Did you know that those cardboard or Styrofoam egg crates can be used for both survival and craft purposes? When SHTF there are going to be a lot of conveniences and luxury items that quite simply just won’t be available.
If you are in a lockdown situation, like during the Covid 19 pandemic, entertaining children and sorting out your home during the days you can’t go out will fill up the hours.
At best, all the goods you need won’t be readily available, and trying to get your hands on some products that make life easier could be too risky to be worth it.
So, your choice at that point will be to go without the product or find an alternative that works.
You will find tons of articles out there suggesting things that you should hoard now in preparation for a SHTF scenario, but egg crates don’t always make the list.
Granted, storing a lot of egg crates will take up some space in your garage or shed, and storage space is always at a premium, but you can stack them together to conserve space instead of throwing your used egg crates away.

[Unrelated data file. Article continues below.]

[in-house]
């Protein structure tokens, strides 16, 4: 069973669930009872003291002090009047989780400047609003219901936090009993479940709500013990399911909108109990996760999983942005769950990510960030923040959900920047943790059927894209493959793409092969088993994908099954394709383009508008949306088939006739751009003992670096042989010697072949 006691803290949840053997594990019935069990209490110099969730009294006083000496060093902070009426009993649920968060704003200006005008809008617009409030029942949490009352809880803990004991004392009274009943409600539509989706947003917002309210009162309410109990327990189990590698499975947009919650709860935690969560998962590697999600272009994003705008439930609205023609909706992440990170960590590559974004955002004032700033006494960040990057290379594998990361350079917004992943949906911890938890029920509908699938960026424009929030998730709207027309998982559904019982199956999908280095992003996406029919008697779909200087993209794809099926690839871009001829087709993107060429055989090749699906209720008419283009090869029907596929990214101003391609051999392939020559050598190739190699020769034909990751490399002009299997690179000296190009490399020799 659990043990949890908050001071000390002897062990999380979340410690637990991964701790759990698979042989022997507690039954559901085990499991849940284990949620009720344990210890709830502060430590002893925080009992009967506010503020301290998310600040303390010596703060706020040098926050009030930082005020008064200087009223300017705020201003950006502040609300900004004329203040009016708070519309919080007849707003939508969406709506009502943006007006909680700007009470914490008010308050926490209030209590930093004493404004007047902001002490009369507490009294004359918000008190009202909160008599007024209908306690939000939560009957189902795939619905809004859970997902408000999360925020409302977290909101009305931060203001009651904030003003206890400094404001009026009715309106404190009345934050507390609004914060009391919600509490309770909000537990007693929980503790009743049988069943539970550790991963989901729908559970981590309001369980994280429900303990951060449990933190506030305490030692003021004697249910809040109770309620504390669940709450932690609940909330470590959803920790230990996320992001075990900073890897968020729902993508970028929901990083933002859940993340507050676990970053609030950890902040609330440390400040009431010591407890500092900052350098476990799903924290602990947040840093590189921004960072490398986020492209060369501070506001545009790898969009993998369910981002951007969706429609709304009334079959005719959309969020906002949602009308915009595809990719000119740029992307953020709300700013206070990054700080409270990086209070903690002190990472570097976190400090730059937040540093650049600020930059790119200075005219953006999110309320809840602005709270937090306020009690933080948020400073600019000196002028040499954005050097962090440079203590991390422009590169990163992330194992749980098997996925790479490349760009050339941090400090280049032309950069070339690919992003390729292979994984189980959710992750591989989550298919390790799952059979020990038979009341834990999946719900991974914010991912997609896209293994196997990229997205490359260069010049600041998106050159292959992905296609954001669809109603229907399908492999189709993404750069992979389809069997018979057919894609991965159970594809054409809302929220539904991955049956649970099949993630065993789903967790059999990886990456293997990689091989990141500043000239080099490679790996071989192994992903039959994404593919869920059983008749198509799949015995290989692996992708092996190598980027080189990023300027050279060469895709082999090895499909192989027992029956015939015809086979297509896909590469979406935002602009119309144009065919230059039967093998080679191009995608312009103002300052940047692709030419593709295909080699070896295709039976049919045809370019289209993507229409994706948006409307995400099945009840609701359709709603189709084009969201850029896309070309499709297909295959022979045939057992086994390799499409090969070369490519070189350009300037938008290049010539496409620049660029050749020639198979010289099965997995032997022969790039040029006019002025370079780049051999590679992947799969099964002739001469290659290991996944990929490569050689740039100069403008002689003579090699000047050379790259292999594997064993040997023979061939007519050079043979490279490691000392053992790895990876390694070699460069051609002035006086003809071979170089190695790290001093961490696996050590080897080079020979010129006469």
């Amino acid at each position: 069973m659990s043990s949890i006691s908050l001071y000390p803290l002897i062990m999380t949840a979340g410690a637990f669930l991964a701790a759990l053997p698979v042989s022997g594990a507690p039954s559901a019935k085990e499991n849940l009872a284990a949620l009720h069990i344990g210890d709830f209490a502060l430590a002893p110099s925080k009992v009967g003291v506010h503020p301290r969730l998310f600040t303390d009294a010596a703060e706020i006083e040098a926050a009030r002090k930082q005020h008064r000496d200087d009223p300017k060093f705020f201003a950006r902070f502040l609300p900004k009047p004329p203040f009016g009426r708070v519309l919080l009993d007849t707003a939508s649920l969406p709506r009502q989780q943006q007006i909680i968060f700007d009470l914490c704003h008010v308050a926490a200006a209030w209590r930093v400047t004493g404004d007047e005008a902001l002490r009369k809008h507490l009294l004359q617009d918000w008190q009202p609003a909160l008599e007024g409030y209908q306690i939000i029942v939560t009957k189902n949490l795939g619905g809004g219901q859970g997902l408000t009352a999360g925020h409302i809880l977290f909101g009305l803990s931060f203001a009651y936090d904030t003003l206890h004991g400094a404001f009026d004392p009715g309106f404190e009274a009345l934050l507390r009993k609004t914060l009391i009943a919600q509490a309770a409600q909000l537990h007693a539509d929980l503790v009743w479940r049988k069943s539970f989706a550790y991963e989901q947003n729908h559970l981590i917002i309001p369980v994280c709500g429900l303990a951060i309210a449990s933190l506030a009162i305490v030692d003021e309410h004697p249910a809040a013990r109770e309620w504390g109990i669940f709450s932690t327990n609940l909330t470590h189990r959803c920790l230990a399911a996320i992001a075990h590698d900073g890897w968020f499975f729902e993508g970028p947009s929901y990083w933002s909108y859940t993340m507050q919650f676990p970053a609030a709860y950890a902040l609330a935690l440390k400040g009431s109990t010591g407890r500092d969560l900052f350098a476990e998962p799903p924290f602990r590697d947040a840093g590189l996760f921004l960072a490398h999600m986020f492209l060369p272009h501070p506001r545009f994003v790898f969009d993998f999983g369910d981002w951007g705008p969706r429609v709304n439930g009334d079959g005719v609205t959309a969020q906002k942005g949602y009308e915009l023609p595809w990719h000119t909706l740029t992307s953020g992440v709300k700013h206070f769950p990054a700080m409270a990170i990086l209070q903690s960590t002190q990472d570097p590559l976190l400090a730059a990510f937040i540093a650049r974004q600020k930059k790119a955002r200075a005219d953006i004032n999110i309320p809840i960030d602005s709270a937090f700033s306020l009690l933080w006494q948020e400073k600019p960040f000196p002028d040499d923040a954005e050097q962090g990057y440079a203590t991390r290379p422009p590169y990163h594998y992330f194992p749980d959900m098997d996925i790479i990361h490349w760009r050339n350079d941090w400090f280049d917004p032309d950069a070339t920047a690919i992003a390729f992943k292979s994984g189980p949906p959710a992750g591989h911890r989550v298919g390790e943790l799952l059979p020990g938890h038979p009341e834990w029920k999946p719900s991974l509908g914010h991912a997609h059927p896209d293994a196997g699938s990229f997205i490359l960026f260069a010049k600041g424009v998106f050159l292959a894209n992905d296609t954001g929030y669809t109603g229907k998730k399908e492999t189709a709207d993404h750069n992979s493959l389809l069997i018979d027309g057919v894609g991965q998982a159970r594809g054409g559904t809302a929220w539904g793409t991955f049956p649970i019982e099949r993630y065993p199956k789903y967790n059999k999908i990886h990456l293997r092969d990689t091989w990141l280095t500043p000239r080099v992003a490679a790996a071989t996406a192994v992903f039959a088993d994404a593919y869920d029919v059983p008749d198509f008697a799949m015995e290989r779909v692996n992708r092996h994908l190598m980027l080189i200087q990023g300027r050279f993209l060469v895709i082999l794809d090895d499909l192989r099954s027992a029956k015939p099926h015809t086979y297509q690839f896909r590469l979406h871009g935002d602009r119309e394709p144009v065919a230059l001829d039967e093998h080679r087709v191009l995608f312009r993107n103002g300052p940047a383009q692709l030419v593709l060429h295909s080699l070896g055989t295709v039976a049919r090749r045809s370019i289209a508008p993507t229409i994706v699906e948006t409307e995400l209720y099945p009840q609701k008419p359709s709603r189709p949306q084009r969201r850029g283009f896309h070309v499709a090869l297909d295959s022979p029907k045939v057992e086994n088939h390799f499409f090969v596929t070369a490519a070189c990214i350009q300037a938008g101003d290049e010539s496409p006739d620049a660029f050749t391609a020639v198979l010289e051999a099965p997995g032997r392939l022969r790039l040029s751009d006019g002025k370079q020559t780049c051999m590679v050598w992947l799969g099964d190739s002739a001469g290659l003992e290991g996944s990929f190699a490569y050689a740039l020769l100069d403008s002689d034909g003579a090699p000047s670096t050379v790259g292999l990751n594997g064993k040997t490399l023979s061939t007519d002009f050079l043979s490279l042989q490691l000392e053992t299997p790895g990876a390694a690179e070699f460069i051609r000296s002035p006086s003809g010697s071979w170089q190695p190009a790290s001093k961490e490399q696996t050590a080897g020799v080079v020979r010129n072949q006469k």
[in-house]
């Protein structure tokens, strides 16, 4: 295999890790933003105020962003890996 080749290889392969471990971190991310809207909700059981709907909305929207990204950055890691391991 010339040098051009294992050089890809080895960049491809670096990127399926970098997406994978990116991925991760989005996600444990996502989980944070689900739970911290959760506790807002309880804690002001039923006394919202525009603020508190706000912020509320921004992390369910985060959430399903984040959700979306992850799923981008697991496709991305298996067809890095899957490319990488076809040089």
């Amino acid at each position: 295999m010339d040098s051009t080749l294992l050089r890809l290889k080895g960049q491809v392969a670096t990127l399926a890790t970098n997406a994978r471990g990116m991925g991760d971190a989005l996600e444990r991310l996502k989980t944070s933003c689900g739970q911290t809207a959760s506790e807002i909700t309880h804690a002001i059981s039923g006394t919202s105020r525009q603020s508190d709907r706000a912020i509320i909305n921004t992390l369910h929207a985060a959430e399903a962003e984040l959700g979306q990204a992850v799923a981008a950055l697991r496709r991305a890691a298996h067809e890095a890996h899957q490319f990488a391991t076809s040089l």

Instead of throwing your used egg crates away, keep them and re-use them or store them for a SHTF scenario.
When storing egg crates for survival, do it properly because of the risk of salmonella and other bacteria that is present in raw eggs. Make sure you wash Styrofoam egg crates thoroughly with soap and warm water.
Do not use bleach directly on Styrofoam, use a diluted solution on a rag or paper towel to wipe them out and then hang to dry.
If your cardboard egg crates get dirty, show a ring at the bottom, or an egg breaks, leaks, or sticks inside, just discard it. It’s not worth the risk and cardboard egg crates can’t really be thoroughly washed out.
You can use a bleach and water solution and quickly dip a fairly clean cardboard egg carton into it to sterilize and then hang it to dry.
Ways to Use Egg Crates
#1. Fire Starters
Cardboard egg crates are great for survival because you can pack them with just anything that lights easily and use them as fire starters.
Things to consider for tinder to be packed inside include Vaseline-soaked cotton balls, dryer lint soaked in wax or rubbing alcohol, or small pieces of dried grass inside the egg carton.
#2. Mosquito and Insect Repellent
Everybody knows bugs hate smoke. If you are isolated enough and aren’t worried about attracting attention to yourself, you can burn cardboard egg cartons, perhaps with some dried sage or lavender.
They will smoke and help repel mosquitoes and other insects. Do not try this with Styrofoam cartons as the fumes will be highly toxic.